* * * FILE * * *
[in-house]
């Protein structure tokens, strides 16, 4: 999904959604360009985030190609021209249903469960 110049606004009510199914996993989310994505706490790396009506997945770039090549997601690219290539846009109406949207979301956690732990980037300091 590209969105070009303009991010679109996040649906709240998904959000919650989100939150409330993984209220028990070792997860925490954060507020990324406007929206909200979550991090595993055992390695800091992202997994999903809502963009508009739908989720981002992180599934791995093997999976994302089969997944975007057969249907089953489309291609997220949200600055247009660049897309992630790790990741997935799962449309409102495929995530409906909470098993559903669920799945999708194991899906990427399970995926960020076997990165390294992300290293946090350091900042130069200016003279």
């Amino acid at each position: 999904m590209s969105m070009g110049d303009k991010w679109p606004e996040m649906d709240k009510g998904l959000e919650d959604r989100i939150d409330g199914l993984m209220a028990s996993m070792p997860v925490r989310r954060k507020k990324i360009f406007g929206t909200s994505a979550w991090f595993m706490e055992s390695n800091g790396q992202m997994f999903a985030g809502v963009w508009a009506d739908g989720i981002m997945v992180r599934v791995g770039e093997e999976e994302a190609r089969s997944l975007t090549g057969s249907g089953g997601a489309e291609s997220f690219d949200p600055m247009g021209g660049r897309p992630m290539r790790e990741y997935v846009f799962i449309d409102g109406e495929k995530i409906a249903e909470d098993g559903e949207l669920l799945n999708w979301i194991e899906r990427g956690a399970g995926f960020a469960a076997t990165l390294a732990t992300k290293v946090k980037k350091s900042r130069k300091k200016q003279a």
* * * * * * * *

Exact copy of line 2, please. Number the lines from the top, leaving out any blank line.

């Protein structure tokens, strides 16, 4: 999904959604360009985030190609021209249903469960 110049606004009510199914996993989310994505706490790396009506997945770039090549997601690219290539846009109406949207979301956690732990980037300091 590209969105070009303009991010679109996040649906709240998904959000919650989100939150409330993984209220028990070792997860925490954060507020990324406007929206909200979550991090595993055992390695800091992202997994999903809502963009508009739908989720981002992180599934791995093997999976994302089969997944975007057969249907089953489309291609997220949200600055247009660049897309992630790790990741997935799962449309409102495929995530409906909470098993559903669920799945999708194991899906990427399970995926960020076997990165390294992300290293946090350091900042130069200016003279």